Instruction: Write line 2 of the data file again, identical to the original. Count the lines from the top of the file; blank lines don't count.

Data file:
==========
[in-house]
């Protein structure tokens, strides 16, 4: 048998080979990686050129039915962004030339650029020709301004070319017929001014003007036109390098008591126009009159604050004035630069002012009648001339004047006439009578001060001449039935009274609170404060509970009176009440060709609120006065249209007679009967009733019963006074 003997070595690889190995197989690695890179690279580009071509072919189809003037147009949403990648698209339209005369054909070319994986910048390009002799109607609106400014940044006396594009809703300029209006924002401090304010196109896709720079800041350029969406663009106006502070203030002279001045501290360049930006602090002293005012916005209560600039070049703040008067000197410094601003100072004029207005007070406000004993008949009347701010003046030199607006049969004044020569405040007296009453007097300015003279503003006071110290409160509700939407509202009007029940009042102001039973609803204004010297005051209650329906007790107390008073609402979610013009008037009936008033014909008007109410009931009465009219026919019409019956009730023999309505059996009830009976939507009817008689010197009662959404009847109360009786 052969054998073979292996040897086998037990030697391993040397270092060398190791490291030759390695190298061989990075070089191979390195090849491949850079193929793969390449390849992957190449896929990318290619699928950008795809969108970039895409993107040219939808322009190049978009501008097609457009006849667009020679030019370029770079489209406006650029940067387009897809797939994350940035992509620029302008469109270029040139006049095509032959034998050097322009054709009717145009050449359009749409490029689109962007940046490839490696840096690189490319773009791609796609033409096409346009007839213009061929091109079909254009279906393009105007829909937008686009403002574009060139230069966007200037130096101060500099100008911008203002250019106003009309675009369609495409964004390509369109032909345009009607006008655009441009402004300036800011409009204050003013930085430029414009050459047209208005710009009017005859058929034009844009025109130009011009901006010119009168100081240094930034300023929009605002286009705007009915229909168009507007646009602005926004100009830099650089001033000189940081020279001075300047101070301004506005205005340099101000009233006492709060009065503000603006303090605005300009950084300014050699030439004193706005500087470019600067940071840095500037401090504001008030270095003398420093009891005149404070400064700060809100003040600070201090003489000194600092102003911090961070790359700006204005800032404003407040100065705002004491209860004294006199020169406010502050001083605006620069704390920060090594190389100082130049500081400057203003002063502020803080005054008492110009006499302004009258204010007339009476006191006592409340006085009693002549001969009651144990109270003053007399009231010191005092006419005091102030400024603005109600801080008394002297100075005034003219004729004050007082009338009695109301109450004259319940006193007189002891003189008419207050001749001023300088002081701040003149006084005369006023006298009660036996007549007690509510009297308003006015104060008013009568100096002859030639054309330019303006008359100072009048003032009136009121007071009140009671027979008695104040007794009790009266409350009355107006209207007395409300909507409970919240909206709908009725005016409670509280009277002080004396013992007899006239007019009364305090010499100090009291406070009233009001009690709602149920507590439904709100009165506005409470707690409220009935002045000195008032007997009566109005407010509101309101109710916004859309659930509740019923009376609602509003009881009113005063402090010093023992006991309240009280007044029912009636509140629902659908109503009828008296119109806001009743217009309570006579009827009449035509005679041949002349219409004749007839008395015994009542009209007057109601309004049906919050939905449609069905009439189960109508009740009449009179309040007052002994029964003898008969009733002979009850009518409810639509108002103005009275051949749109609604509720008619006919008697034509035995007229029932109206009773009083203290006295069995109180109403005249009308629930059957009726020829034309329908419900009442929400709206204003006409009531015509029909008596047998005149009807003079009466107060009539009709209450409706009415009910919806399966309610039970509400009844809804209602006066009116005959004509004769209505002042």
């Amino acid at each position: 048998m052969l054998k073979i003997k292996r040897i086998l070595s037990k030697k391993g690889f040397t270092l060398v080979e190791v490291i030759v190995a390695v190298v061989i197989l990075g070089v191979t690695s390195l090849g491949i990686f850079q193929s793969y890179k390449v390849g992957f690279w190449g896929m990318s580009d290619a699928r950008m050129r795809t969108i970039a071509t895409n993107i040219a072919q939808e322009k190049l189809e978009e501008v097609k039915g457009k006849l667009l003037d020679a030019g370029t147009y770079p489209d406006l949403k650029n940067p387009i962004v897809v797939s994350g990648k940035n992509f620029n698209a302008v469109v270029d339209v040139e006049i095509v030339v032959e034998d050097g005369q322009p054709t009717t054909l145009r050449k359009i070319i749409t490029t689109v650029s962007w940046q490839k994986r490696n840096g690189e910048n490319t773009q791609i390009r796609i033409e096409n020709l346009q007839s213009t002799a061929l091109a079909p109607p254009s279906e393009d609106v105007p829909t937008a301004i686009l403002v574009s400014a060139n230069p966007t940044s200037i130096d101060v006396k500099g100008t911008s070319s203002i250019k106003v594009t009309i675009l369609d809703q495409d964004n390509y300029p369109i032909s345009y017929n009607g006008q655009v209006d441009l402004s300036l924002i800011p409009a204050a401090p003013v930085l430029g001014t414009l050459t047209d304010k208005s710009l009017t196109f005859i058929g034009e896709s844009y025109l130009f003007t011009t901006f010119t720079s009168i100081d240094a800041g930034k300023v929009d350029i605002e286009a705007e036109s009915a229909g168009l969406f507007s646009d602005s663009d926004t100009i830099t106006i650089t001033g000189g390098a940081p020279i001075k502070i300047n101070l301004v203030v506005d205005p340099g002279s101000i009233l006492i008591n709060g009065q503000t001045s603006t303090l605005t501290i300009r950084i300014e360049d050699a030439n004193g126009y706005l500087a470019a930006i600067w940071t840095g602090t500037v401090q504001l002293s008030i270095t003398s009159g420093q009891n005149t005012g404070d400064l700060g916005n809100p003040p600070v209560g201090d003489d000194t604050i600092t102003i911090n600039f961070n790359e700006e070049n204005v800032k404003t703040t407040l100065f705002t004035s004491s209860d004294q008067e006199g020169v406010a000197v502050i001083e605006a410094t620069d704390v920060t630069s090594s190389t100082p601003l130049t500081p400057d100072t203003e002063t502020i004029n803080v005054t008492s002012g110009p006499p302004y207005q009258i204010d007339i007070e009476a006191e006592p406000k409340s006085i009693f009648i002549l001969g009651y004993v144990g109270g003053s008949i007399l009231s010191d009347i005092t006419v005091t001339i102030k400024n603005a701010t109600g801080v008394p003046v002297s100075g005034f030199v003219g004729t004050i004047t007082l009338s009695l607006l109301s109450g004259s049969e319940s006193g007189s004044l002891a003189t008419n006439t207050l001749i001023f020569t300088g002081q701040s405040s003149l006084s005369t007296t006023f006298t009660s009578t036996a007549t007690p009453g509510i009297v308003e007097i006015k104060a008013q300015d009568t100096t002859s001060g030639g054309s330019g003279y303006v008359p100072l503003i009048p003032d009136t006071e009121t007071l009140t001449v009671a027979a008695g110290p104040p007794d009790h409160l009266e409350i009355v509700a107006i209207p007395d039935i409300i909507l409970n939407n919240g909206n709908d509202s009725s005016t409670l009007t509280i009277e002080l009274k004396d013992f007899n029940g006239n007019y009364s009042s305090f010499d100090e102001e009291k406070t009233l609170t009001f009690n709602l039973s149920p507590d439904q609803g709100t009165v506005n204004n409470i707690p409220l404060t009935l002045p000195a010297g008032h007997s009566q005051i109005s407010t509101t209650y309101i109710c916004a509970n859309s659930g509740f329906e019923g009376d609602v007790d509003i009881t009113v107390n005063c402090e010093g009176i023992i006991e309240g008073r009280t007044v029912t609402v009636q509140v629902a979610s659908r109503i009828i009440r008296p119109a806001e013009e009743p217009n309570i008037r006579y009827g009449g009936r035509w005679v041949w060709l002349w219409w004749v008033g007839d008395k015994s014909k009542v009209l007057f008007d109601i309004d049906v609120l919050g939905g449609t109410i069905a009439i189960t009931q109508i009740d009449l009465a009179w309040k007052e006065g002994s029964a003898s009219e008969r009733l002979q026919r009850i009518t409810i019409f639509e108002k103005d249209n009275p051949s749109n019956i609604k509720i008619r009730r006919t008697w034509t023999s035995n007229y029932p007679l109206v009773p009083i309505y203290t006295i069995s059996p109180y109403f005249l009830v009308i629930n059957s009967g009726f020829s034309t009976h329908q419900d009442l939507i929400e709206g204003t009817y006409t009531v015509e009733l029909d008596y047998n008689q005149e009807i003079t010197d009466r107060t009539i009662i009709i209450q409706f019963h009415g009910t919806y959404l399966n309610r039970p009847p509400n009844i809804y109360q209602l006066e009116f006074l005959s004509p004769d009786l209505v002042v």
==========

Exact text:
């Protein structure tokens, strides 16, 4: 048998080979990686050129039915962004030339650029020709301004070319017929001014003007036109390098008591126009009159604050004035630069002012009648001339004047006439009578001060001449039935009274609170404060509970009176009440060709609120006065249209007679009967009733019963006074 003997070595690889190995197989690695890179690279580009071509072919189809003037147009949403990648698209339209005369054909070319994986910048390009002799109607609106400014940044006396594009809703300029209006924002401090304010196109896709720079800041350029969406663009106006502070203030002279001045501290360049930006602090002293005012916005209560600039070049703040008067000197410094601003100072004029207005007070406000004993008949009347701010003046030199607006049969004044020569405040007296009453007097300015003279503003006071110290409160509700939407509202009007029940009042102001039973609803204004010297005051209650329906007790107390008073609402979610013009008037009936008033014909008007109410009931009465009219026919019409019956009730023999309505059996009830009976939507009817008689010197009662959404009847109360009786 052969054998073979292996040897086998037990030697391993040397270092060398190791490291030759390695190298061989990075070089191979390195090849491949850079193929793969390449390849992957190449896929990318290619699928950008795809969108970039895409993107040219939808322009190049978009501008097609457009006849667009020679030019370029770079489209406006650029940067387009897809797939994350940035992509620029302008469109270029040139006049095509032959034998050097322009054709009717145009050449359009749409490029689109962007940046490839490696840096690189490319773009791609796609033409096409346009007839213009061929091109079909254009279906393009105007829909937008686009403002574009060139230069966007200037130096101060500099100008911008203002250019106003009309675009369609495409964004390509369109032909345009009607006008655009441009402004300036800011409009204050003013930085430029414009050459047209208005710009009017005859058929034009844009025109130009011009901006010119009168100081240094930034300023929009605002286009705007009915229909168009507007646009602005926004100009830099650089001033000189940081020279001075300047101070301004506005205005340099101000009233006492709060009065503000603006303090605005300009950084300014050699030439004193706005500087470019600067940071840095500037401090504001008030270095003398420093009891005149404070400064700060809100003040600070201090003489000194600092102003911090961070790359700006204005800032404003407040100065705002004491209860004294006199020169406010502050001083605006620069704390920060090594190389100082130049500081400057203003002063502020803080005054008492110009006499302004009258204010007339009476006191006592409340006085009693002549001969009651144990109270003053007399009231010191005092006419005091102030400024603005109600801080008394002297100075005034003219004729004050007082009338009695109301109450004259319940006193007189002891003189008419207050001749001023300088002081701040003149006084005369006023006298009660036996007549007690509510009297308003006015104060008013009568100096002859030639054309330019303006008359100072009048003032009136009121007071009140009671027979008695104040007794009790009266409350009355107006209207007395409300909507409970919240909206709908009725005016409670509280009277002080004396013992007899006239007019009364305090010499100090009291406070009233009001009690709602149920507590439904709100009165506005409470707690409220009935002045000195008032007997009566109005407010509101309101109710916004859309659930509740019923009376609602509003009881009113005063402090010093023992006991309240009280007044029912009636509140629902659908109503009828008296119109806001009743217009309570006579009827009449035509005679041949002349219409004749007839008395015994009542009209007057109601309004049906919050939905449609069905009439189960109508009740009449009179309040007052002994029964003898008969009733002979009850009518409810639509108002103005009275051949749109609604509720008619006919008697034509035995007229029932109206009773009083203290006295069995109180109403005249009308629930059957009726020829034309329908419900009442929400709206204003006409009531015509029909008596047998005149009807003079009466107060009539009709209450409706009415009910919806399966309610039970509400009844809804209602006066009116005959004509004769209505002042």